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Published:December 11th, 2011 15:15 EST
The Tsunami that Hit Japan Earlier this Year Could Have Doubled in Size

The Tsunami that Hit Japan Earlier this Year Could Have Doubled in Size

By Ron G Anselm


It`s a warm and sunny day with temperatures in the low to mid seventies. You decide to grab your boogie board and head for the beach. The forecast calls for a thirty-percent chance of showers but who cares? You`re going to hit the beach, paddle out to nowhere and catch the first wave that rolls in like a satin sheet with smooth as silk ripples which hopefully will turn out to be the wave that took you for the ride of your life.

You walk on the white sand feeling the coarse and finely grained sand under your feet as your toes become sand collectors. You come to the edge of the water and dive right in as if you want to just go for it to just feel the shock of cold water all over your body all at once. You slide onto your boogie board and start to paddle towards the horizon. Small little wave roll underneath you as if you were a giant ironing board rolling over mountains. You decide to take a look back at the beach after a few minutes of paddling and find everyone looks like little ants because you lost track of time for a few minutes and just kept paddling out to sea. You stop and sit on your board, legs dangling on each side in the greenish and cool ocean water. You are waiting for the next wave to catch to hop on it as if it will be a giant bird about to take you in flight and for the ride of your life.

You sit for a few minutes listening to the sea gulls fight each other for their next meal and feel the cool ocean breeze on the back of your neck. You sit there losing yourself in thought and enjoying darkening your tan as the sun beats down on you like a big blanket covering a baby.

You look behind you to see if the next large wave is coming yet only to see the small choppy ones as they head towards you like you were a pedestrian standing in the one-way lane of traffic. You continue sitting on your boogie board, eyes closed and waiting for the perfect wave to roll in.

As you sit there you hear the buzzing of a small mosquito as it makes its way past your left ear. You continue to enjoy the day when suddenly you all hell breaks loose. Your eyes open wide as if you were just awakened out of a dead sleep and you fell the recently calm water become a raging whirlpool. You grab your boogie board and lay face down on it prepared or anything. You look at the beach and see everyone running around like confused mice and see the ground shake violently from side to side. You suddenly realize this is not a scene from a Hollywood movie but you are living the reality of a large earthquake.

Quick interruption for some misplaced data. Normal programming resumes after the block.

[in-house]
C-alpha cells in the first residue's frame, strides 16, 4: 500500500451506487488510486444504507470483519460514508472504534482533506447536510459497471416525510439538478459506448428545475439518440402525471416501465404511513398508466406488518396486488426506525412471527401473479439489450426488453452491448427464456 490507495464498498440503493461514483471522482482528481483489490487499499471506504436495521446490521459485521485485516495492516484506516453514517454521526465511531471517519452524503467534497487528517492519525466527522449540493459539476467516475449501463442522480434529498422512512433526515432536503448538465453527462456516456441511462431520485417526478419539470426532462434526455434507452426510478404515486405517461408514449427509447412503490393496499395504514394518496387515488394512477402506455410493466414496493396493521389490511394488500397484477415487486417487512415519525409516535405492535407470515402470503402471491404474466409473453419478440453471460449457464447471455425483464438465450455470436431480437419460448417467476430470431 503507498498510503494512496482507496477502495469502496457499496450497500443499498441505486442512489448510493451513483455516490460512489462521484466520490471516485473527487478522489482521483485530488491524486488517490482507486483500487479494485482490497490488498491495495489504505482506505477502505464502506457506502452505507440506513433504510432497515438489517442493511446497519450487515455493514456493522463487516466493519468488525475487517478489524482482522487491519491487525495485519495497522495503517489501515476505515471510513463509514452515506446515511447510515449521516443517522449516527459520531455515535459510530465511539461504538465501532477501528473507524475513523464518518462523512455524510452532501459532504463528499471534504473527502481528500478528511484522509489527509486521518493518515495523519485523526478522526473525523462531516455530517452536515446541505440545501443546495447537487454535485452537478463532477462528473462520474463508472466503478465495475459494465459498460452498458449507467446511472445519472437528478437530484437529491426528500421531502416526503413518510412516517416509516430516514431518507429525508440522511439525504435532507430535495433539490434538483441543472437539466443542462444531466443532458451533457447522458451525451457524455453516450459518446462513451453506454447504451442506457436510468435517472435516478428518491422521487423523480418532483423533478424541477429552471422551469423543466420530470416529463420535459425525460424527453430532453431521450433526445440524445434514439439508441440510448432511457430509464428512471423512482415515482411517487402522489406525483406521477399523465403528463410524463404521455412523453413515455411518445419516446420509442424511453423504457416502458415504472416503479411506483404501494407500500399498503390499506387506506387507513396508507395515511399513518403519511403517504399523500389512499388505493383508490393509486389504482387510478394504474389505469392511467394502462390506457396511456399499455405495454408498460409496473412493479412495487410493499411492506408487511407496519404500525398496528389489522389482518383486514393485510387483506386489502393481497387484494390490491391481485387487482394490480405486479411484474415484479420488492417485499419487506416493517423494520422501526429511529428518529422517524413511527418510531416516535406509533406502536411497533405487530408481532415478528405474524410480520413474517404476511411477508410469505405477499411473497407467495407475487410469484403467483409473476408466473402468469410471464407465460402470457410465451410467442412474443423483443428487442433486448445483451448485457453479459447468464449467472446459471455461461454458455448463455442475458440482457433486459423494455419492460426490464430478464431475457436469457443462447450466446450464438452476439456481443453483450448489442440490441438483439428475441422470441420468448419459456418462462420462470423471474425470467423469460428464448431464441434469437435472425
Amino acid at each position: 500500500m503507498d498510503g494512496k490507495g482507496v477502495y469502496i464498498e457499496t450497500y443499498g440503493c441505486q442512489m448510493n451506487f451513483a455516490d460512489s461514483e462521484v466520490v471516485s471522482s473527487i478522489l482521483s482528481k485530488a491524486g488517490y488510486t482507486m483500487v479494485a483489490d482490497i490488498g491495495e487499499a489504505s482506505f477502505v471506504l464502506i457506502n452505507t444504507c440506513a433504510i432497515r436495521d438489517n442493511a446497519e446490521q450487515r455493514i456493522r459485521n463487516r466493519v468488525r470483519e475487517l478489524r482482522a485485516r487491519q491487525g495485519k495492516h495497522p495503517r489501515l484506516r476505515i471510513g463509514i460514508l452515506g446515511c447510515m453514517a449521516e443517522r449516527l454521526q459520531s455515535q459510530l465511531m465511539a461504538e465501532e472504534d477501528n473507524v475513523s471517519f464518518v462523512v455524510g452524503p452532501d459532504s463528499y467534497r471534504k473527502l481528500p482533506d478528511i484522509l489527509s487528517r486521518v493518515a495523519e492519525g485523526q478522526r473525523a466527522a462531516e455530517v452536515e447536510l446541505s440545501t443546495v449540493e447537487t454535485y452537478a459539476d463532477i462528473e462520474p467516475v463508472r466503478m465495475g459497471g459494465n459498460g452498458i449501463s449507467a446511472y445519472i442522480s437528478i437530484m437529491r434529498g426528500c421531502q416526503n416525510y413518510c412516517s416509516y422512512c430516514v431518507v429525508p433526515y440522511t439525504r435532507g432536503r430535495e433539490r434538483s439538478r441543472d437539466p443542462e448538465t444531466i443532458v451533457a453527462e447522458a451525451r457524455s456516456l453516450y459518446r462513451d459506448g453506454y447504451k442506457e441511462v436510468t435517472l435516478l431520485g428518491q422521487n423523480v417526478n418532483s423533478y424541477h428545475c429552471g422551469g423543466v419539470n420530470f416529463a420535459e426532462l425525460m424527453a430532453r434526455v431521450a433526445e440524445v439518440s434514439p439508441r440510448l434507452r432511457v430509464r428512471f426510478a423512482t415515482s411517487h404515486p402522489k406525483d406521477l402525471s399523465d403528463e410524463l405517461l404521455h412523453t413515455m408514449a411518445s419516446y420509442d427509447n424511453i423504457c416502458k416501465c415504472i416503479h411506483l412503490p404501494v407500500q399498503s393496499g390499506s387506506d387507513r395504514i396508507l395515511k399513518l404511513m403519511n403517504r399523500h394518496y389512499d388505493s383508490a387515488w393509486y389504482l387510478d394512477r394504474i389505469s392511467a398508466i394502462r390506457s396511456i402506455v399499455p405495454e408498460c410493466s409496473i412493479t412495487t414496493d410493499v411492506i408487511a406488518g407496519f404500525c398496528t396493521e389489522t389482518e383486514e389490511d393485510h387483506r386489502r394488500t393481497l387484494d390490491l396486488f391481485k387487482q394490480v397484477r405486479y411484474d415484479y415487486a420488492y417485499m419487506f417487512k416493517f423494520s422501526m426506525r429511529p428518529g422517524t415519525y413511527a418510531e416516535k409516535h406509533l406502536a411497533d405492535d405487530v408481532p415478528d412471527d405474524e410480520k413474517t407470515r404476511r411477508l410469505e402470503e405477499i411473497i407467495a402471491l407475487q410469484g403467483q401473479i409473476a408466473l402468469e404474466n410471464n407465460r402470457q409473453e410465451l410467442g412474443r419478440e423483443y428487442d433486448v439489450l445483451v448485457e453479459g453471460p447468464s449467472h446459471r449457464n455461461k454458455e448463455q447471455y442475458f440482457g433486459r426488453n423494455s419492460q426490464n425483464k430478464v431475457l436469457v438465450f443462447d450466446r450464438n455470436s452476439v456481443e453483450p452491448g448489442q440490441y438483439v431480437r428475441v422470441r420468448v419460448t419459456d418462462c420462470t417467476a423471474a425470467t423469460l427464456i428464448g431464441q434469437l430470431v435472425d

You look at the once scenic beach homes lined up like perfectly place dominoes in a row become finely grained piles of rubbish as they collapse under the violently shaking ground. The ocean starts to come to life as waves of water go from little ripples to large waves with white crests. After a few minutes of chaos things start to calm down. Your adrenaline slows as your pulse starts to calm. You catch your breath and start to once again relax. You look around as the confusion starts to come to order and you start asking yourself questions of What just happened? " Just as things calm down suddenly you hear what sounds like you were sitting in a strong wind tunnel with no hearing protection. You get that sinking feeling once again and you look back behind you. Yep, you`re e perfect wave you were waiting on is definitely perfect, just a little larger than you were expecting.